Report: Australian whistleblowers more vulnerable

PROTECTIONS for Australian whistleblowers in the private sector are lagging behind key other G20 nations, despite improvements in protection laws for public servants, a major international report has found.

The report, by Griffith University, Transparency International and the University of Melbourne, has called for action at the coming G20 meeting on key shield laws for those who report corruption.

It found that despite a public pledge from the G20 in 2010 to pass adequate whistleblower protections within two years, four years later most G20 countries have not delivered on the promise.

The report has also highlighted a divide in shield laws in Australia, with most protections for public servants highlighted as "very comprehensive", while protections for potential private sector witnesses were labelled "absent" or only "partially comprehensive".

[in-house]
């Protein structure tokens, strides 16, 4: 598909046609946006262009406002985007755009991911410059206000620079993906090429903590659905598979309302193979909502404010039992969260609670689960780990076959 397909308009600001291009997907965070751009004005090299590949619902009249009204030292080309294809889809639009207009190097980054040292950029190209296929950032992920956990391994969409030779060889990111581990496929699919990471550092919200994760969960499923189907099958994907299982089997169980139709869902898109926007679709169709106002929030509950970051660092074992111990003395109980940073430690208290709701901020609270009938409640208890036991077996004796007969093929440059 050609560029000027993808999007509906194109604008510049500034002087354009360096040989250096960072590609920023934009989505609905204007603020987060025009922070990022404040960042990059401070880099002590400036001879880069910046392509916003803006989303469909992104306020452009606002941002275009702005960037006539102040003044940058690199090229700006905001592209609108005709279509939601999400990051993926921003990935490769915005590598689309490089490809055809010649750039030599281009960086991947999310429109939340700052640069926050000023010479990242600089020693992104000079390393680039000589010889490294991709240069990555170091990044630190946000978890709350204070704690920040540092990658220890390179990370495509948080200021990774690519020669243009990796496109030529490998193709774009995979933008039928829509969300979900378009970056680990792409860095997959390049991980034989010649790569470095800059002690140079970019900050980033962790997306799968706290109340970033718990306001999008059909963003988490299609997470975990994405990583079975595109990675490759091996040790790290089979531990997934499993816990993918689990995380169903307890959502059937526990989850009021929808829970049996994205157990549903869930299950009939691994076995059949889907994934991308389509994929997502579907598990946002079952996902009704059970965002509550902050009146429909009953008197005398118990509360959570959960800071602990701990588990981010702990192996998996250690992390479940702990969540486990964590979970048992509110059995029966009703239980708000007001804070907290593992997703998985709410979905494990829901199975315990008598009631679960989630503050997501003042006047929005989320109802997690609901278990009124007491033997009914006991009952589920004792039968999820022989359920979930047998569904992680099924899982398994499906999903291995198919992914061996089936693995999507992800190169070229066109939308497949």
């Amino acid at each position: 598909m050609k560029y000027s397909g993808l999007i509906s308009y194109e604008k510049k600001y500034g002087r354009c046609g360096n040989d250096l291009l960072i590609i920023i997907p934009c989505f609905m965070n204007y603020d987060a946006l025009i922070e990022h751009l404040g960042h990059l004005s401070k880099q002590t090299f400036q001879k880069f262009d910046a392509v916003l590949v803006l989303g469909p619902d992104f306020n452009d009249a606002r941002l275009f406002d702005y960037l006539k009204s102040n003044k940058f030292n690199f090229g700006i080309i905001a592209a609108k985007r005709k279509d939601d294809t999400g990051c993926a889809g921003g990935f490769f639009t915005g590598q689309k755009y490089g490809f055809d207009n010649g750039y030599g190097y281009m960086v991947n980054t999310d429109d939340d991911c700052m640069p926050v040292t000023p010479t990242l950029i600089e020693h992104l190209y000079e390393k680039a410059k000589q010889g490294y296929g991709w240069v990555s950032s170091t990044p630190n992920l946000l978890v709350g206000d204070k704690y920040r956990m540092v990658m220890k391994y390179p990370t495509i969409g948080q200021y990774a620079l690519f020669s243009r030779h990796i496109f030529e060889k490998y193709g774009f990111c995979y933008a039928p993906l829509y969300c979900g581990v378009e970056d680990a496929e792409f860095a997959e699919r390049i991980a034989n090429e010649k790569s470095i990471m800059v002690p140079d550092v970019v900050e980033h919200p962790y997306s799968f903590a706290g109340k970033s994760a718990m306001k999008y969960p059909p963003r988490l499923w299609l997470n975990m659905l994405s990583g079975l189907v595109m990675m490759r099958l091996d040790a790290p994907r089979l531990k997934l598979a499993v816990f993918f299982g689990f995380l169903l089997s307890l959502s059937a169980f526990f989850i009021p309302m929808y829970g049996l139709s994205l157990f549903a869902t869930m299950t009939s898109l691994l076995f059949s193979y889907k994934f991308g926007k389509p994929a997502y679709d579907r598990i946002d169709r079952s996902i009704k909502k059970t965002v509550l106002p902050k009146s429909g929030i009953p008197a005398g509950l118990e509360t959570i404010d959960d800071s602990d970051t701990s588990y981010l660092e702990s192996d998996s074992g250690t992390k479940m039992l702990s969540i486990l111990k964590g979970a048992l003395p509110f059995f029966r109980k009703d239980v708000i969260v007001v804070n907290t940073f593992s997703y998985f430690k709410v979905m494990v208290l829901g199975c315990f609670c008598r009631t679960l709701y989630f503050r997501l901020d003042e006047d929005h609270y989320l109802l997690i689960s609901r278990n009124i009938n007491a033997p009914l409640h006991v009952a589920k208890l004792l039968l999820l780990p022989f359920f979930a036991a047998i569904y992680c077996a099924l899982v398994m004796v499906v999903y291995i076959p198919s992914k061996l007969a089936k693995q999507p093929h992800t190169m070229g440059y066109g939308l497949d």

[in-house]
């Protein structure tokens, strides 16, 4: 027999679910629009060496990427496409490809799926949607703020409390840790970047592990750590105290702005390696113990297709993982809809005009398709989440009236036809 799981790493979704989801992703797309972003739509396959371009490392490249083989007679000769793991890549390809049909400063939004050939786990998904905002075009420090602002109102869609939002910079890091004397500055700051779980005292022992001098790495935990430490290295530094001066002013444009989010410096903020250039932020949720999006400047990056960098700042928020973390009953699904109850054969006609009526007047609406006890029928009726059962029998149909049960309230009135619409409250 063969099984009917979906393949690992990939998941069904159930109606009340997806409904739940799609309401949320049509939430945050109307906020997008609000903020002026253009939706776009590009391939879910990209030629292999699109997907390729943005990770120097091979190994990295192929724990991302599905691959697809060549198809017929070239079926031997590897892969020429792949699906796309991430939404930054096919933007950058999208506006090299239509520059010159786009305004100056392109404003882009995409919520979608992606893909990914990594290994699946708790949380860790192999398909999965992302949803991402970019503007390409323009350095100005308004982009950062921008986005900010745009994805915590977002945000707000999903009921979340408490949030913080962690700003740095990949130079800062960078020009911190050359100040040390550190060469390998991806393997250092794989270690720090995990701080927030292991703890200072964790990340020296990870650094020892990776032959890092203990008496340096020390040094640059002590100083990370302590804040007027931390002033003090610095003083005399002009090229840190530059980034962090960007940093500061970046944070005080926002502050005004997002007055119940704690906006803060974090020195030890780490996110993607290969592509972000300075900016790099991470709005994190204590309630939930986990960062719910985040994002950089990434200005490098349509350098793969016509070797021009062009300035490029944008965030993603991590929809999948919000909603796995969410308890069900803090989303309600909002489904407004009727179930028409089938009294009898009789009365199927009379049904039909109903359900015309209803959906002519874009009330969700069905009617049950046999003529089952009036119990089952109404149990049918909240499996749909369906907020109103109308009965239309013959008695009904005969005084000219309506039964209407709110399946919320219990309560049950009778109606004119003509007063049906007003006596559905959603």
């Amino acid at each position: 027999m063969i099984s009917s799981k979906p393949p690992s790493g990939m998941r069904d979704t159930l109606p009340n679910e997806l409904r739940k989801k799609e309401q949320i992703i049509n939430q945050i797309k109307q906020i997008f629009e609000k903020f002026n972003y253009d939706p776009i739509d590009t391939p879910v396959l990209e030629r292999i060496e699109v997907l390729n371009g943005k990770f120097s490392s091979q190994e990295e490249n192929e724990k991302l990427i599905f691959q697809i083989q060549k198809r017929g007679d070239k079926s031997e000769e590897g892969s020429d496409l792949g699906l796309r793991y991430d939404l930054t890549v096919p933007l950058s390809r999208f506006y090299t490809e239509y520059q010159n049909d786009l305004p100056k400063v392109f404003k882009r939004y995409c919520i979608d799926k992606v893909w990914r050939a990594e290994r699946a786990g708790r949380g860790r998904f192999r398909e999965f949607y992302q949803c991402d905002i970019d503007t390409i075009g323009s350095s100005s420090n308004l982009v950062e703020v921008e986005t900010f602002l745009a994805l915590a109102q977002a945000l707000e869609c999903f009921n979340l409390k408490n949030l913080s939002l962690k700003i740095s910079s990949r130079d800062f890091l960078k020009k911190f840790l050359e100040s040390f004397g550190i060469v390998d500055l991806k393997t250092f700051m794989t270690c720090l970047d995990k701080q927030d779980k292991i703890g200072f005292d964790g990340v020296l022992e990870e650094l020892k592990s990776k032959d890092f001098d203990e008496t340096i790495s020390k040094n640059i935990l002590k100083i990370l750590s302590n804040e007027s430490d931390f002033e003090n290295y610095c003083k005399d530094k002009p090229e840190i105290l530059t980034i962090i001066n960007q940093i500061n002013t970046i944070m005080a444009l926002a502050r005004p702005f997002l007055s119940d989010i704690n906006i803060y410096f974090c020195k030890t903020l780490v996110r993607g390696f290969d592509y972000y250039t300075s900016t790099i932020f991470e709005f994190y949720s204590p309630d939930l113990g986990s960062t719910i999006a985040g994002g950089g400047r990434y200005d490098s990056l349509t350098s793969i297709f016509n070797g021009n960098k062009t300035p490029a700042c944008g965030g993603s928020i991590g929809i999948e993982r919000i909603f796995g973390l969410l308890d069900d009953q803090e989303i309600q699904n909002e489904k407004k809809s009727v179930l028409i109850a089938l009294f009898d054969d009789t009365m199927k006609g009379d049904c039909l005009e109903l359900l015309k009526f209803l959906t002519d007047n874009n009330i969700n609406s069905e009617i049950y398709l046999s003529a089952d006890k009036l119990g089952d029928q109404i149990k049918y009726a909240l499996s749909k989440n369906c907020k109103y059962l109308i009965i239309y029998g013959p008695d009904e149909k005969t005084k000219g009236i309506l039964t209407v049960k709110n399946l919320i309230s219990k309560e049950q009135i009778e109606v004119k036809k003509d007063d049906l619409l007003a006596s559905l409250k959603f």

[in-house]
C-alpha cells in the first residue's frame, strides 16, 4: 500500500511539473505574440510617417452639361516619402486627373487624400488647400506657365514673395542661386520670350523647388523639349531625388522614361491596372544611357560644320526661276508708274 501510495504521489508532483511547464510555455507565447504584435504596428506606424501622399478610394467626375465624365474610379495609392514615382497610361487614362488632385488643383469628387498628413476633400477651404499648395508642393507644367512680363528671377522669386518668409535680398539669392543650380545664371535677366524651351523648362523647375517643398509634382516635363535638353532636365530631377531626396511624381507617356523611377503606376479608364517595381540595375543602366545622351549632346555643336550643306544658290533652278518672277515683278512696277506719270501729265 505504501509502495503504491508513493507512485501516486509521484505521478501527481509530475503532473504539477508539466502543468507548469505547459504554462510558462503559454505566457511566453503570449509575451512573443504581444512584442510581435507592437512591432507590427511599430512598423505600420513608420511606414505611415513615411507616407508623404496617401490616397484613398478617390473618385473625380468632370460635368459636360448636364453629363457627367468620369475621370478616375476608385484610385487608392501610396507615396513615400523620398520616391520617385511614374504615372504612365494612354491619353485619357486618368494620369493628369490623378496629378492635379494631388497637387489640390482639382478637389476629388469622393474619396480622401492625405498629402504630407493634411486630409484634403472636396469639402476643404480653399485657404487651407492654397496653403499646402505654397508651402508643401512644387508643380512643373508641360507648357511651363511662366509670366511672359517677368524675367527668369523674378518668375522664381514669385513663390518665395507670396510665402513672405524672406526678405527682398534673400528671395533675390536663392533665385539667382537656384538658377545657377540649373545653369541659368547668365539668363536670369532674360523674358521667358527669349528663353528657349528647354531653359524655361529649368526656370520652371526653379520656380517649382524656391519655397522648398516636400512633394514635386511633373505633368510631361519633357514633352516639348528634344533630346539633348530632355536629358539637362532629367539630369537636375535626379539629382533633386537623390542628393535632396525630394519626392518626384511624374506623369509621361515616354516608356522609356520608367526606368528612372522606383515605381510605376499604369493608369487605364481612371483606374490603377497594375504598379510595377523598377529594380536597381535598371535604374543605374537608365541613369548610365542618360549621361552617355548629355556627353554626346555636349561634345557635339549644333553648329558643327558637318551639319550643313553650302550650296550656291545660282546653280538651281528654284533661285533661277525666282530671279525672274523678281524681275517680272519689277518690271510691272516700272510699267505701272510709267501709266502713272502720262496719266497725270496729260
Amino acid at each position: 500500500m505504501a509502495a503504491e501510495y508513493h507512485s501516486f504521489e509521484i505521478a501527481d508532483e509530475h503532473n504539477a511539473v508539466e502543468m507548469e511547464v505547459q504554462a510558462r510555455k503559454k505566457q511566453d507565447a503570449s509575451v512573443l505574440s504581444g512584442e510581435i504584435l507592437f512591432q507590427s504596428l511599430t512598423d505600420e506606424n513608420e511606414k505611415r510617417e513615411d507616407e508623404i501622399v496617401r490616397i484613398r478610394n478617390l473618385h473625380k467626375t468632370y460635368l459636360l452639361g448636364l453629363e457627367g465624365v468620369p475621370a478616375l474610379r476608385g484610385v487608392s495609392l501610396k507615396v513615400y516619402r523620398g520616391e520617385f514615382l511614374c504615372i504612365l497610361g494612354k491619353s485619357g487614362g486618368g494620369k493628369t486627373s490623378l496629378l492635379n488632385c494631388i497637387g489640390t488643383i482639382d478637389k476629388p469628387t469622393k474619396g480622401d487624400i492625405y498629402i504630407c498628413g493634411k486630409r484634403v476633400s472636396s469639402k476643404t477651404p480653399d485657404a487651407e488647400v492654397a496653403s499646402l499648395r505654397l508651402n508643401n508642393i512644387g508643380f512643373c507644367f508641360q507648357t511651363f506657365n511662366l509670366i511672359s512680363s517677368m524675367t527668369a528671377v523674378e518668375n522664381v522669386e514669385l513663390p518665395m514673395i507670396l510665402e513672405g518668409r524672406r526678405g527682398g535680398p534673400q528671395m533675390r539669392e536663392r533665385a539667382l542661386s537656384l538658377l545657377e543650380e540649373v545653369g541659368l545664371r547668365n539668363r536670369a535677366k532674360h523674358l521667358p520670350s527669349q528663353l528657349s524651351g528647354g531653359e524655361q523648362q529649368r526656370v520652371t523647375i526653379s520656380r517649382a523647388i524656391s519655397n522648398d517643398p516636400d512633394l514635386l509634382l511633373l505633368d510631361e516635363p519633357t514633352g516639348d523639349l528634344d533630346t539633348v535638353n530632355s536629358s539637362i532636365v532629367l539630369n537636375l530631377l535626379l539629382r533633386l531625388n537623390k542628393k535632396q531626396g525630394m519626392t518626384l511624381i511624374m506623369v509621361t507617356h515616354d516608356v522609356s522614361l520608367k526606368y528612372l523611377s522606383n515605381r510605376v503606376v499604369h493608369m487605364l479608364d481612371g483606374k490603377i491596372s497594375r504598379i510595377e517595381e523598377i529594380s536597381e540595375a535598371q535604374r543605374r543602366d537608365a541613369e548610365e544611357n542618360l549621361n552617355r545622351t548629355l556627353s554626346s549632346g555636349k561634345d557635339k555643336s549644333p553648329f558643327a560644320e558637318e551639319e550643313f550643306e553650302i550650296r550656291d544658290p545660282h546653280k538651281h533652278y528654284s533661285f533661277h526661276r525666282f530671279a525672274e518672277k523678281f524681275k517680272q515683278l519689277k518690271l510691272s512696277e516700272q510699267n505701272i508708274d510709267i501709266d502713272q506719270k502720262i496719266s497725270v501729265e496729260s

Lead author, Blueprint for Free Speech head of research Simon Wolfe said that without whistleblowers "much wrongdoing would go unnoticed", and endemic corruption could only be revealed by those "in the know".

Co-author, Griffith University Professor AJ Brown said whistleblowers had "saved countless lives and recovered billions of dollars and lost funds worldwide".

"They are a legitimate, valued partner in the fight against crime and corruption," he said.

"Citizen demands for stronger whistleblower rights are arising from all corners of the world. People no longer accept the idea that they should be punished for doing the right thing."

The report comes as corruption and misconduct in public and political circles continues to be raised in New South Wales inquiries, and as the consumer commission moves to expand immunity for those willing to expose cartel conduct.

Guidelines covering the Australian Competition and Consumer Commission's "immunity and co-operation policy for cartel conduct" were updated this week.

The changes will expand immunity provisions for people willing to report potential cartel conduct in the private sector, and protect them from retaliation from those being exposed.


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